I really hope that in reflecting on the events of September 11, 2001, we will make an honest account of the real costs of our reaction to the attacks, of our war against terrorism: the more than 10,000 Coalition soldiers and contractors, and 120,000 to one million killed in Iraq and Afghanistan; the many millions more ordinary people injured, maimed, traumatised, and displaced from their homes; the tens of thousands tortured, rendered, disappeared and detained without charge or trial; the $3-4 trillion spent on military operations still ongoing, and the opportunity costs this represents; the erosion of human rights and civil liberties, the poisoning of community relations, the rise in levels of distrust in the authorities, and the erosion of legitimacy for our national and international institutions; the physically and morally maimed veterans appearing as homeless on our streets and committing suicide at rates far above the norm.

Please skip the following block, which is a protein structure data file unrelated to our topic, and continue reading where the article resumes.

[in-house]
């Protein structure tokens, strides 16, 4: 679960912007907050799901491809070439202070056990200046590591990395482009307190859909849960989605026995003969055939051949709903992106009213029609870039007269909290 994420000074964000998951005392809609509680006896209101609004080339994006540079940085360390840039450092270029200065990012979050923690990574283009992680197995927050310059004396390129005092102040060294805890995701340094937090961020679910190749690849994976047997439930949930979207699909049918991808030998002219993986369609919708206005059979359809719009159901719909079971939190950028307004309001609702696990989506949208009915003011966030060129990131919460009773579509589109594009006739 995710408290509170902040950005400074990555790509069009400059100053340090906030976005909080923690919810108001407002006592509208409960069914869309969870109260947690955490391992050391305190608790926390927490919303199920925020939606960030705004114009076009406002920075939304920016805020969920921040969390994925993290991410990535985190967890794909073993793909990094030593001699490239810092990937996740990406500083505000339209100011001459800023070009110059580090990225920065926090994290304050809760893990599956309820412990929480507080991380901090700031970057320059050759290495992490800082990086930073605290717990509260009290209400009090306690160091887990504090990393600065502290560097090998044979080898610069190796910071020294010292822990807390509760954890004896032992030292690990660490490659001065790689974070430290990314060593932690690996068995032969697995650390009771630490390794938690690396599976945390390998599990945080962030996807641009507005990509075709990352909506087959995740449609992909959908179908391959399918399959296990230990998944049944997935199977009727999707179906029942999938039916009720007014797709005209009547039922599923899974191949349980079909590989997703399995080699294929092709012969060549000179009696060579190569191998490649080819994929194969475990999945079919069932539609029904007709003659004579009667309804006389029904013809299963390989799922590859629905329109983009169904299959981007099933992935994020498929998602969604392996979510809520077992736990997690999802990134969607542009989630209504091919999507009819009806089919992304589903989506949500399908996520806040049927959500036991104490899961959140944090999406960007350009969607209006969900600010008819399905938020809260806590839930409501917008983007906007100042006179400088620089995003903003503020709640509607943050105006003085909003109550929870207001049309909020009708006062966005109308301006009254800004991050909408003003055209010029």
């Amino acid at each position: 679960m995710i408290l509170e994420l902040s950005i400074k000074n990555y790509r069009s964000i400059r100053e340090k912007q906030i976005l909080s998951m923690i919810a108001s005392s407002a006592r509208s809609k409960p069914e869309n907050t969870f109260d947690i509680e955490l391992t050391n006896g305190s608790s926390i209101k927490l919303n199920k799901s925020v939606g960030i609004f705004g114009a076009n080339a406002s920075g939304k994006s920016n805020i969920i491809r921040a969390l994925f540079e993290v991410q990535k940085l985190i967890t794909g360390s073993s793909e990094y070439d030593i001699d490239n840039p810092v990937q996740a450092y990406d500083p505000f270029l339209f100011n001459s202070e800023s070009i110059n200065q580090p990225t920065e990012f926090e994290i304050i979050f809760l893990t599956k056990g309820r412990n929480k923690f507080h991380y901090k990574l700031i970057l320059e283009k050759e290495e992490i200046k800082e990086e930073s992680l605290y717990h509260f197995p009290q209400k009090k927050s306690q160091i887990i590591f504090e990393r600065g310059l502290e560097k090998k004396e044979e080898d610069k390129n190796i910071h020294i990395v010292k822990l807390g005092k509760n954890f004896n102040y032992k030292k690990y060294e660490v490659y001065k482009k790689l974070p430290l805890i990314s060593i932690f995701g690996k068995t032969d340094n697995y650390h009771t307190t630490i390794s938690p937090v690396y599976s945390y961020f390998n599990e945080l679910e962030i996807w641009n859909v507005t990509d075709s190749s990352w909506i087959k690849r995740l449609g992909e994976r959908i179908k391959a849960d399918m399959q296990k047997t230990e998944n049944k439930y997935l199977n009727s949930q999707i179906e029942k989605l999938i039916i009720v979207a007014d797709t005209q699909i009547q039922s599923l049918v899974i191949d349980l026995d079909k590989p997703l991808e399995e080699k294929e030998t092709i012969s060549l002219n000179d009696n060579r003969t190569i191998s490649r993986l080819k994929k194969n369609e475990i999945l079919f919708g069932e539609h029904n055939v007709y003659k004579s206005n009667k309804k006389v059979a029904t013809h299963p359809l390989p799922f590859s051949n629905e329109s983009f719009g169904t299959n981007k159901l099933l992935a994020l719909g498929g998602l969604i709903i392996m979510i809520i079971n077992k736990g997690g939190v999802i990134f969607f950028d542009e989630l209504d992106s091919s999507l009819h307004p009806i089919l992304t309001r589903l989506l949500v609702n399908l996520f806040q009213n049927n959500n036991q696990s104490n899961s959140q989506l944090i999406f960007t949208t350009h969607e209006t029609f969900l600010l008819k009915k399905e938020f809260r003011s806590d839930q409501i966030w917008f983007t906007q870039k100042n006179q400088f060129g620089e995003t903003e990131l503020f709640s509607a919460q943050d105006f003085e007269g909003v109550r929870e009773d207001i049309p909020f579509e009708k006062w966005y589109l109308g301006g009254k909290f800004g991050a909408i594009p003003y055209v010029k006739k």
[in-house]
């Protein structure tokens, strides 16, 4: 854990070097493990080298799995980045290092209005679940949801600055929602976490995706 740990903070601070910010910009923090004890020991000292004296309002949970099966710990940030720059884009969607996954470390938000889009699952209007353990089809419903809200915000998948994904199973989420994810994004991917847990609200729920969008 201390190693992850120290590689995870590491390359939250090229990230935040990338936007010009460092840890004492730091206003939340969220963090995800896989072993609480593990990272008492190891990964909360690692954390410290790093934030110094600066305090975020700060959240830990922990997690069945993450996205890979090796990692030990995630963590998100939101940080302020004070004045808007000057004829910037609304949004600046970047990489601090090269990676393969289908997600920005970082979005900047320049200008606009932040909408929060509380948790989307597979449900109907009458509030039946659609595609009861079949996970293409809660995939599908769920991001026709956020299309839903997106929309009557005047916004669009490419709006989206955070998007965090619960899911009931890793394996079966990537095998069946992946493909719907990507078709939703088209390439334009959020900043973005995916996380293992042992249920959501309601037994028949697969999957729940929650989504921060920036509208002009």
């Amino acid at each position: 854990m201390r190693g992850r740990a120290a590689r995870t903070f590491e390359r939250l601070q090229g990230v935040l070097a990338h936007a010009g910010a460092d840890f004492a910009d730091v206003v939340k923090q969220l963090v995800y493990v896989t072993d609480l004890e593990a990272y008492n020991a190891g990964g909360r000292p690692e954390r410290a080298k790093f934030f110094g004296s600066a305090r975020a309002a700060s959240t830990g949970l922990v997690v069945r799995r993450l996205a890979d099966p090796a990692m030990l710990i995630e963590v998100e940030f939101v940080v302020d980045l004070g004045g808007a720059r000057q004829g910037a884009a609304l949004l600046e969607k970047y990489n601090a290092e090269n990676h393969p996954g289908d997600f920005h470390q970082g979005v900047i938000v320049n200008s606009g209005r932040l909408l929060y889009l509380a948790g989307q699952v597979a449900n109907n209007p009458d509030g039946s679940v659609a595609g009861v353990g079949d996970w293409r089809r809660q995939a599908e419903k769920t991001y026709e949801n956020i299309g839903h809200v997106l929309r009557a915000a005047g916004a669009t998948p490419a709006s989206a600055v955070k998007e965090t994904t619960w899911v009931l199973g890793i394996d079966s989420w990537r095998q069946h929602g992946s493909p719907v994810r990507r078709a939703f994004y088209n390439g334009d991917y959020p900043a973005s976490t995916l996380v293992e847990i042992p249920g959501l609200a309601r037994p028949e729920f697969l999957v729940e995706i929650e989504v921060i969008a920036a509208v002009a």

I really hope that in reflecting on how many lives have been lost and the colossal resources wasted that we will have the courage to acknowledge the futility of responding to violence with even greater violence, as if such savagery could ever really make us feel safe, secure and proud of ourselves. The fact is that despite the horror of the past ten years of war on terror, most people feel no safer today than they did on September 10, 2001; actually, most people fear further terrorist attacks in the coming year. The fact is that despite all efforts, terrorism and political violence continues largely unabated: on 9/11, there was one single al-Qaeda with a few hundred members in Afghanistan, but now al-Qaeda has emerged in Iraq, Pakistan, Yemen, the Maghreb, and elsewhere. The war on terror has failed utterly; all of this blood and treasure has been for nothing. More than this, it has become a self-fulfilling prophesy, as every new violent intervention provokes more organized violent resistance requiring new counter-terrorism operations. I hope that facing up to these sobering facts will make our leaders consider all the evidence which shows that terrorism cannot be prevented or resolved through violence, as the Israeli experience has so clearly demonstrated for more than fifty years; that violence is counterproductive and ineffective in convincing people to adopt peaceful means of pursuing their grievances; and that there are alternative and more effective ways of addressing the roots of conflict that do not require thousands of civilian deaths or the sacrifice of our values and beliefs.